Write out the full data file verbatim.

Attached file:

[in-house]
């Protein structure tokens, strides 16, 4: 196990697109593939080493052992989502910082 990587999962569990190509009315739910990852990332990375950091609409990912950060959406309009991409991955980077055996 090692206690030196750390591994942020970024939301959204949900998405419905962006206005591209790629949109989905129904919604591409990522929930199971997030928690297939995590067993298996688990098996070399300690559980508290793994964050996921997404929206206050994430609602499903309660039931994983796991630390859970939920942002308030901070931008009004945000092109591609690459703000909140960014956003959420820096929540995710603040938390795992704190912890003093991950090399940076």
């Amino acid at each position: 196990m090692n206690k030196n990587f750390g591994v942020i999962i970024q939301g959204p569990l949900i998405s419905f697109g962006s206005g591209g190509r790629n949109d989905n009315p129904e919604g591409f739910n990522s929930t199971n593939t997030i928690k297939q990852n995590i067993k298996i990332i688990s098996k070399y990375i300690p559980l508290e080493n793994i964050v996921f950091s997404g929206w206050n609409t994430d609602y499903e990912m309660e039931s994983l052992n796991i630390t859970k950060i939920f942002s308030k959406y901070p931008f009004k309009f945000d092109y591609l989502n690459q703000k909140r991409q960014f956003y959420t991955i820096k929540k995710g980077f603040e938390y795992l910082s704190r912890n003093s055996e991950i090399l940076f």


[in-house]
């Protein structure tokens, strides 16, 4: 196990697109593939080493052992989502910082 990587999962569990190509009315739910990852990332990375950091609409990912950060959406309009991409991955980077055996 090692206690030196750390591994942020970024939301959204949900998405419905962006206005591209790629949109989905129904919604591409990522929930199971997030928690297939995590067993298996688990098996070399300690559980508290793994964050996921997404929206206050994430609602499903309660039931994983796991630390859970939920942002308030901070931008009004945000092109591609690459703000909140960014956003959420820096929540995710603040938390795992704190912890003093991950090399940076």
């Amino acid at each position: 196990m090692n206690k030196n990587f750390g591994v942020i999962i970024q939301g959204p569990l949900i998405s419905f697109g962006s206005g591209g190509r790629n949109d989905n009315p129904e919604g591409f739910n990522s929930t199971n593939t997030i928690k297939q990852n995590i067993k298996i990332i688990s098996k070399y990375i300690p559980l508290e080493n793994i964050v996921f950091s997404g929206w206050n609409t994430d609602y499903e990912m309660e039931s994983l052992n796991i630390t859970k950060i939920f942002s308030k959406y901070p931008f009004k309009f945000d092109y591609l989502n690459q703000k909140r991409q960014f956003y959420t991955i820096k929540k995710g980077f603040e938390y795992l910082s704190r912890n003093s055996e991950i090399l940076f």